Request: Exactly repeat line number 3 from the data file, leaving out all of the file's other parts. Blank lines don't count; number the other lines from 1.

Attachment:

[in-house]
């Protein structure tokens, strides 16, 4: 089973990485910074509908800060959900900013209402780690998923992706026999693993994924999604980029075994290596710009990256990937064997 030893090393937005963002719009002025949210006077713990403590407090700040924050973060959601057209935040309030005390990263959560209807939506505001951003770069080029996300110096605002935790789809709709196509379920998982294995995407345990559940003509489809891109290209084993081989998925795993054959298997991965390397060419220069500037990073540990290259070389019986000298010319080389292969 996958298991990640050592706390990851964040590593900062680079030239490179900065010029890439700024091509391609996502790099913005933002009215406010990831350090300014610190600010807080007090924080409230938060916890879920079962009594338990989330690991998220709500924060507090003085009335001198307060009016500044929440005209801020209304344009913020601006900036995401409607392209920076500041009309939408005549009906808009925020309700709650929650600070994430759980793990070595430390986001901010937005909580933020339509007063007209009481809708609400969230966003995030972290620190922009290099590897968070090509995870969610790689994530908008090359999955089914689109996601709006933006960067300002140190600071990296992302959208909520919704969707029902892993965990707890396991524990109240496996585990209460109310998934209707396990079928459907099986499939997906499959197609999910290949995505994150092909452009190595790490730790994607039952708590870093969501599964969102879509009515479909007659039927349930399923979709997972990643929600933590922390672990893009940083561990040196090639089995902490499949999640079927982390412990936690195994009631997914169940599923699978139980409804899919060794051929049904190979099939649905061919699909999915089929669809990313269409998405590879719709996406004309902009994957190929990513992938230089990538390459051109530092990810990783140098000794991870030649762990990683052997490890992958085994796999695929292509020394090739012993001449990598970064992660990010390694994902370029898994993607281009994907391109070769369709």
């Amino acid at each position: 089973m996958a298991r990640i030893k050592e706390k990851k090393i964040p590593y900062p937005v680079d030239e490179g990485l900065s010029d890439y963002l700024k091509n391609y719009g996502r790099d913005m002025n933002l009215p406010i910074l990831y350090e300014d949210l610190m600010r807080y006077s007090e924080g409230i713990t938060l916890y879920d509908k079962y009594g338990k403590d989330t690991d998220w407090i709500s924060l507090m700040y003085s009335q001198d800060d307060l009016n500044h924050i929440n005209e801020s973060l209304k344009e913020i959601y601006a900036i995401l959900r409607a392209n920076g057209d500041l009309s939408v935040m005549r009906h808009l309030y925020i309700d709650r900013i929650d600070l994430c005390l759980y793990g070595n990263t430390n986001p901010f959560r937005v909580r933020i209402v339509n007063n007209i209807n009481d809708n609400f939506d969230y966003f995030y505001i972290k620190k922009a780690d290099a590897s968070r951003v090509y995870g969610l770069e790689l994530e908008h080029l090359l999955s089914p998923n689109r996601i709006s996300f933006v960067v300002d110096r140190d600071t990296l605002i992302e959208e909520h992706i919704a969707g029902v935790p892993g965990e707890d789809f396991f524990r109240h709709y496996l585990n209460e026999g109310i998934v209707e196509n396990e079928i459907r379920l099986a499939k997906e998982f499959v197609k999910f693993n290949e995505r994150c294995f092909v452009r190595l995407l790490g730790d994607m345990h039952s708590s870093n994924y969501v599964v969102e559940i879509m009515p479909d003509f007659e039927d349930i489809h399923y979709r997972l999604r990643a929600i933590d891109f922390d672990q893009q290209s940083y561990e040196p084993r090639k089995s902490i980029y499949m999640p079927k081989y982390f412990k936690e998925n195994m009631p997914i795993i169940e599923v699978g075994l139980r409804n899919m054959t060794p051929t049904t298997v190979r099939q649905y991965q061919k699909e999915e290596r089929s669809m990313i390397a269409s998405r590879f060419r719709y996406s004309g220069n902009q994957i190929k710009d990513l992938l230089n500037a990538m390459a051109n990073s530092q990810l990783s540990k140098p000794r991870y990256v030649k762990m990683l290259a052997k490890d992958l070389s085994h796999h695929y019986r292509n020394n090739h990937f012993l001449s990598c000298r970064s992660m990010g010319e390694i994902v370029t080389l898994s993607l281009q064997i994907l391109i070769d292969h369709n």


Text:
């Amino acid at each position: 089973m996958a298991r990640i030893k050592e706390k990851k090393i964040p590593y900062p937005v680079d030239e490179g990485l900065s010029d890439y963002l700024k091509n391609y719009g996502r790099d913005m002025n933002l009215p406010i910074l990831y350090e300014d949210l610190m600010r807080y006077s007090e924080g409230i713990t938060l916890y879920d509908k079962y009594g338990k403590d989330t690991d998220w407090i709500s924060l507090m700040y003085s009335q001198d800060d307060l009016n500044h924050i929440n005209e801020s973060l209304k344009e913020i959601y601006a900036i995401l959900r409607a392209n920076g057209d500041l009309s939408v935040m005549r009906h808009l309030y925020i309700d709650r900013i929650d600070l994430c005390l759980y793990g070595n990263t430390n986001p901010f959560r937005v909580r933020i209402v339509n007063n007209i209807n009481d809708n609400f939506d969230y966003f995030y505001i972290k620190k922009a780690d290099a590897s968070r951003v090509y995870g969610l770069e790689l994530e908008h080029l090359l999955s089914p998923n689109r996601i709006s996300f933006v960067v300002d110096r140190d600071t990296l605002i992302e959208e909520h992706i919704a969707g029902v935790p892993g965990e707890d789809f396991f524990r109240h709709y496996l585990n209460e026999g109310i998934v209707e196509n396990e079928i459907r379920l099986a499939k997906e998982f499959v197609k999910f693993n290949e995505r994150c294995f092909v452009r190595l995407l790490g730790d994607m345990h039952s708590s870093n994924y969501v599964v969102e559940i879509m009515p479909d003509f007659e039927d349930i489809h399923y979709r997972l999604r990643a929600i933590d891109f922390d672990q893009q290209s940083y561990e040196p084993r090639k089995s902490i980029y499949m999640p079927k081989y982390f412990k936690e998925n195994m009631p997914i795993i169940e599923v699978g075994l139980r409804n899919m054959t060794p051929t049904t298997v190979r099939q649905y991965q061919k699909e999915e290596r089929s669809m990313i390397a269409s998405r590879f060419r719709y996406s004309g220069n902009q994957i190929k710009d990513l992938l230089n500037a990538m390459a051109n990073s530092q990810l990783s540990k140098p000794r991870y990256v030649k762990m990683l290259a052997k490890d992958l070389s085994h796999h695929y019986r292509n020394n090739h990937f012993l001449s990598c000298r970064s992660m990010g010319e390694i994902v370029t080389l898994s993607l281009q064997i994907l391109i070769d292969h369709n």